Italy’s best party, known to others as Mardi Gras or Fat Tuesday, is all about the food for Italian families.

Carnevale is the way Italians refer to the day before Ash Wednesday and the start of Lent. In normal times, the people in Venice take to the streets. They wear elegant and detailed masks, feast on decadent food, and toast the good life.

The next day, they go to church for a priest to place a cross of ashes on their forehead. It marks the start of Lent, the holy period Christians observe in anticipation of Easter Sunday. During Lent, Christians either give up something they enjoy or dedicate themselves to good deeds. So, Carnevale is the last chance to indulge.

Americans are well aware of the festivities of Mardi Gras in New Orleans. Carnevale is the same deal without the nudity. But Carnevale is not reserved for those who party hard and college kids at the bars. In Italy, families, even if they never step foot in Venice, celebrate Carnevale.

Children in schools across Italy dress up like it is American Halloween. They wear costumes. You might see Mickey Mouse or Spider-Man or a cow walking into the elementary schools.

At home, Italians gather around the table for a special meal. You are likely to find antipasto, lasagna or another meat-based pasta, and fried dough, known as zeppole or the Sicilian version known as sfingi. In the South, they also make migliaccio, which is essentially a pasta pie.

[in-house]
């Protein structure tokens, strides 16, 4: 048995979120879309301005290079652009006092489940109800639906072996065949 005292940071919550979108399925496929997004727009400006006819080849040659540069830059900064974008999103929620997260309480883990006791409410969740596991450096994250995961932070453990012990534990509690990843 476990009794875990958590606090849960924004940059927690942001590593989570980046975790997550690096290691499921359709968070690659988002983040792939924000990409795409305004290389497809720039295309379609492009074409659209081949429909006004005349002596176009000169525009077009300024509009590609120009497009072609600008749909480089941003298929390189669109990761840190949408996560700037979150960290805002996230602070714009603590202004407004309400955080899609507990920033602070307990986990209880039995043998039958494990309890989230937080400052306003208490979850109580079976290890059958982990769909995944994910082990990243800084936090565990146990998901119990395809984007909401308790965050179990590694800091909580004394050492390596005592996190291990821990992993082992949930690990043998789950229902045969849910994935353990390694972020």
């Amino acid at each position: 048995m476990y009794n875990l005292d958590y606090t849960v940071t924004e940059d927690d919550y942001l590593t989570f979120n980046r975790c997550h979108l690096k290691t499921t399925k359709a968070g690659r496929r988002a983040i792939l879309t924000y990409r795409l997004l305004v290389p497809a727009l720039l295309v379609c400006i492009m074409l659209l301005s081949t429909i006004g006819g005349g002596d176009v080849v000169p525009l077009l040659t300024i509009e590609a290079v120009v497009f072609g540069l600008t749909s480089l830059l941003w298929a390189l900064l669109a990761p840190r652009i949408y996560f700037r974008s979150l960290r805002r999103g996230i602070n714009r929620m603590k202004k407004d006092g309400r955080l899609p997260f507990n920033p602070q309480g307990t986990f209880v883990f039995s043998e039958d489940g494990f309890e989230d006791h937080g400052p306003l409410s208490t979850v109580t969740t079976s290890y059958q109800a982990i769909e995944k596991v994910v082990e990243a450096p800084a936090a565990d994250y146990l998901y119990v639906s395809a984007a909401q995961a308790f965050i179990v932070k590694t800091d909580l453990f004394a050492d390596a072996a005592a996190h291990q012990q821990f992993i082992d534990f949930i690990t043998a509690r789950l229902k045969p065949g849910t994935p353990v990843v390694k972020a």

On Ash Wednesday and every Friday during Lent, Catholics refrain from eating meat and give up something special to them. They don’t have to give up a food, but they often do. People might give up chocolate or bread or some other treat that can be a small exercise in sacrifice. So, again, the Carnevale meal is a last hurrah.

In 2020, the celebration will not be as lively. The sacrifices are already plenty. But there is light shining on us, thanks to the vaccine. In this house, we will still make our lasagna and sprinkle powdered sugar on our zeppoles. Tonight, we feast!

Do you celebrate Carnevale? Tell us how you mark the occasion.

Francesca Di Meglio is a veteran reporter who has worked for Bloomberg Businessweek and Ladies’ Home Journal. Visit francescaandantonio.com for her blog.

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